There is hope yet for the Barbados economy even at this late stage where it is on the brink of collapse, according to former Governor of the Central Bank of Barbados Dr DeLisle Worrell.
However, he warned that this “alternative future” can be obtained only if the authorities act decisively and do the right thing, some of which will be painful.
“As I write this in the last week of 2017, the outlook for the economy is dire,” Worrell wrote in his latest economic newsletter, 2018: The Outlook for the Barbados Economy, released this week.
“Even at this late date, an alternative future is attainable . . . Firm, decisive and urgent action is needed to turn the economy around and set the country on the road to economic prosperity,” he added.
The latest document contains much of the same recommendations which the fired governor had made last month in his paper, The Barbados Economy: The Road to Prosperity.
He made specific reference to the unpopular National Social Responsibility Levy (NSRL) and two per cent tax on foreign exchange transactions, charging that they were responsible for pushing the economy into further decline.
In fact, Worrell echoed a point made this week by Chairman of the Barbados Private Sector Association Charles Herbert that Government’s economic policies were hurting investor confidence.
“The new taxes are driving the economy into recession, and the declining reserves have undermined investor confidence. The country’s low credit rating means that it has no access to foreign market borrowing, and maturing debt has to be repaid in full,” the noted economist said as he painted the dismal picture of the economy.
With the international reserves plunging to $549.7 million or 8.6 weeks of import cover at the end of September, and with Government having to face over $100 million in foreign debt and interest payment during the last quarter of last year, Worrell again proposed a series of measures to restore foreign reserves, eliminate Government overspending, stimulate sustainable economic growth and repair the island’s credit worthiness.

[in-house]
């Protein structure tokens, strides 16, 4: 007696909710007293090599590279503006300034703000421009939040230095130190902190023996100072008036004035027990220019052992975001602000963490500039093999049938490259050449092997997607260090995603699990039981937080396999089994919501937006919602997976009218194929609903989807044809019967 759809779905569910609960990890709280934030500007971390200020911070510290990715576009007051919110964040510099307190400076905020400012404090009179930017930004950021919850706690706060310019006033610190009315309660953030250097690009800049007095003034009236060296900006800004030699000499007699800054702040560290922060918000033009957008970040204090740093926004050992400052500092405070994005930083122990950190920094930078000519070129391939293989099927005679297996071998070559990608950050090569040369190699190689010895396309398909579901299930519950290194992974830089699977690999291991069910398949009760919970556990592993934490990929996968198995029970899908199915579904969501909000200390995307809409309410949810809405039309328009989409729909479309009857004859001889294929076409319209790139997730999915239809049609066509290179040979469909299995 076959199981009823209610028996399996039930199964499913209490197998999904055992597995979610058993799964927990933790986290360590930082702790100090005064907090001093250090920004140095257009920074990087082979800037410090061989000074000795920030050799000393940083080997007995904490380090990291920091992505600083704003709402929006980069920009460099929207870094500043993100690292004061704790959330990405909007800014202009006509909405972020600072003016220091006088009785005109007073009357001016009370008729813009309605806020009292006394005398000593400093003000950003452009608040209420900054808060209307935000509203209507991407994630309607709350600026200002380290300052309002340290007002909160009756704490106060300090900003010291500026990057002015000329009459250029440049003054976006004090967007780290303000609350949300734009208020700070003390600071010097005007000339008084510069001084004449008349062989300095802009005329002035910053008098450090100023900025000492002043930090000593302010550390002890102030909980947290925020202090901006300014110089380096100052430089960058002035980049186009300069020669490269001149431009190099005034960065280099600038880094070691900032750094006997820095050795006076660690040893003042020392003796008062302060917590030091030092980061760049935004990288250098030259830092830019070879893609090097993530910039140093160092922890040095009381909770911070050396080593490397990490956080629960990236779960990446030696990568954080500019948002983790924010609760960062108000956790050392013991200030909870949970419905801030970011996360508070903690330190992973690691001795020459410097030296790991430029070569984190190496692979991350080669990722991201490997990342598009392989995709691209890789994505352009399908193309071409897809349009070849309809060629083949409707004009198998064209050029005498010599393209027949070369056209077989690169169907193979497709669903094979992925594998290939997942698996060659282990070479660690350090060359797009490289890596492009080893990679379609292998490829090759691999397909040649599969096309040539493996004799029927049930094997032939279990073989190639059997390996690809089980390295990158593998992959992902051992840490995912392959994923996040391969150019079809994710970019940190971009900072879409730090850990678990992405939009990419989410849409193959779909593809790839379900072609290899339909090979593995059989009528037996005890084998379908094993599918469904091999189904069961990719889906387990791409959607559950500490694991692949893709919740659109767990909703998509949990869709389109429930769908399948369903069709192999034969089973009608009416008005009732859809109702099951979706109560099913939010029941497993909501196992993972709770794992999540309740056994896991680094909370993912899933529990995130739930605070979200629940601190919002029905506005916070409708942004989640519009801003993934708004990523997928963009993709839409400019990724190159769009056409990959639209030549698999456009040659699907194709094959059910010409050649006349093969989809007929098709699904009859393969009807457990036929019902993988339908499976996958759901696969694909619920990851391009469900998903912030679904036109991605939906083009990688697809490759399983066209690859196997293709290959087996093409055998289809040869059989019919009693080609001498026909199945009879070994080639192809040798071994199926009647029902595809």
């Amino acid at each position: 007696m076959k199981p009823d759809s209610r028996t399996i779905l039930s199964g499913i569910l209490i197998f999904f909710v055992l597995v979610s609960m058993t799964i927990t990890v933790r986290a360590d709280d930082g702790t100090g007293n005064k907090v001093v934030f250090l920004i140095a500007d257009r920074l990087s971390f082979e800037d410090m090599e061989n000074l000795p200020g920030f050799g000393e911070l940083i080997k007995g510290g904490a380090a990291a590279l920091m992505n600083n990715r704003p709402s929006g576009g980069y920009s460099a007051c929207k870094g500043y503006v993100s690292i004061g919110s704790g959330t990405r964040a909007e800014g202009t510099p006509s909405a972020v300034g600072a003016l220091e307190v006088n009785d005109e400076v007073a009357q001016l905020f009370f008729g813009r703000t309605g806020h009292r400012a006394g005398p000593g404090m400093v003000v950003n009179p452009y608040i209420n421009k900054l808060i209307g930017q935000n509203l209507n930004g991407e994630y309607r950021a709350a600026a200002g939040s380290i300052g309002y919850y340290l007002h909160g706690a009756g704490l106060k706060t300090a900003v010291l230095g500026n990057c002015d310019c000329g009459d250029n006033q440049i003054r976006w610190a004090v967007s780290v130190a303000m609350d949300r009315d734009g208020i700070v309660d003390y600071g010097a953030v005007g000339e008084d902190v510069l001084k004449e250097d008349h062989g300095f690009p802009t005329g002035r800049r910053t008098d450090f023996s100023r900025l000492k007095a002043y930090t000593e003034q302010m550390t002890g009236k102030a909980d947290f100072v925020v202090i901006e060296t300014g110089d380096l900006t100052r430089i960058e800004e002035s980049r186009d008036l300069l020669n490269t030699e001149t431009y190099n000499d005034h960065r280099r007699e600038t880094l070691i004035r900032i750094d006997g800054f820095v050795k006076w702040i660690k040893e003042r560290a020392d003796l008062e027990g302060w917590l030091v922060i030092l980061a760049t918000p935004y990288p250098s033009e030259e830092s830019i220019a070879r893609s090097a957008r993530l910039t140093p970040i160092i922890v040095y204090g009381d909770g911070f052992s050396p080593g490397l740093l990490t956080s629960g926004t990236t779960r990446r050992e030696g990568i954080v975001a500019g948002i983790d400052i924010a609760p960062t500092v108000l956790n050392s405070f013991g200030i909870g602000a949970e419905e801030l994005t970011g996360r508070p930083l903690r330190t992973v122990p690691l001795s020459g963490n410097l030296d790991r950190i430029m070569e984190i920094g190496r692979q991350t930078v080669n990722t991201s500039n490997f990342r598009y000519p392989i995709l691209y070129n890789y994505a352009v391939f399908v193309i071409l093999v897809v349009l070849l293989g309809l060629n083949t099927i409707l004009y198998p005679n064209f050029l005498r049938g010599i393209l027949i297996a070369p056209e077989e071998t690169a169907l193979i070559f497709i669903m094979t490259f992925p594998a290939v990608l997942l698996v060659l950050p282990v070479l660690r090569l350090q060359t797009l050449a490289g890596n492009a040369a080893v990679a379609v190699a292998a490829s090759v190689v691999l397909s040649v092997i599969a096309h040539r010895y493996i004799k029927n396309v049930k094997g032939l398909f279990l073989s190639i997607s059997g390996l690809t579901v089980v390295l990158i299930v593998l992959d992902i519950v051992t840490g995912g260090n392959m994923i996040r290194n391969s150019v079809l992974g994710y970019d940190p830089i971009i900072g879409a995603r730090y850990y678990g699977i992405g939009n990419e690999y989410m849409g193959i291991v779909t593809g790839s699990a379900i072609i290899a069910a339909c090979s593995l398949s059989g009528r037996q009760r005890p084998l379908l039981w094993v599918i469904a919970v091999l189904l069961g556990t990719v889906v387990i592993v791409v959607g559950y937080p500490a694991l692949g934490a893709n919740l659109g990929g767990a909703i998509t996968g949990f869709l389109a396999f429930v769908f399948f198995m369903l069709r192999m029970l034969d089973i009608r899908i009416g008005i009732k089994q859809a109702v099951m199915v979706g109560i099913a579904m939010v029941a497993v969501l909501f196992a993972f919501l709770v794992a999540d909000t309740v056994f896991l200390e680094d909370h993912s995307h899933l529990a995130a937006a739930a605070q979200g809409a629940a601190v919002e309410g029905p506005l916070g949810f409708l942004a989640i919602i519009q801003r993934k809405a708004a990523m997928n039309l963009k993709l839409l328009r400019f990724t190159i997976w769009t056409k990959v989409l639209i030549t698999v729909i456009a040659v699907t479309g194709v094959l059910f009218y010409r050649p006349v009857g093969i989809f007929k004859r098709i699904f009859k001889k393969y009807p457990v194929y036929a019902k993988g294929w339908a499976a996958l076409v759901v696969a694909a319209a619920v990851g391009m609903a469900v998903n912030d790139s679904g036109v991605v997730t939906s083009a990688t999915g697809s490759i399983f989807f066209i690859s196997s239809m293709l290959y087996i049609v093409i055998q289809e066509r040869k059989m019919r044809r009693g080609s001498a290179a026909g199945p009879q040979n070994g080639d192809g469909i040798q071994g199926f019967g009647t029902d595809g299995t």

He again promoted a seven-point plan he had recently put forward, including cutting the public service by 4,500 over three years, with funding from international financial institutions for the separation packages, as well as a ten per cent cut in subsidies to state enterprises.
He also repeated his proposal for “an aggressive” programme of divestment of some statutory bodies, a temporary freeze of all public investments, except those funded by foreign finance, final approval and start of work on all tourism projects that were to have started last year and negotiations with key lending institutions, including the International Monetary Fund, to support a five-year programme of structural adjustment, with strong conditions that fiscal reform will be implemented.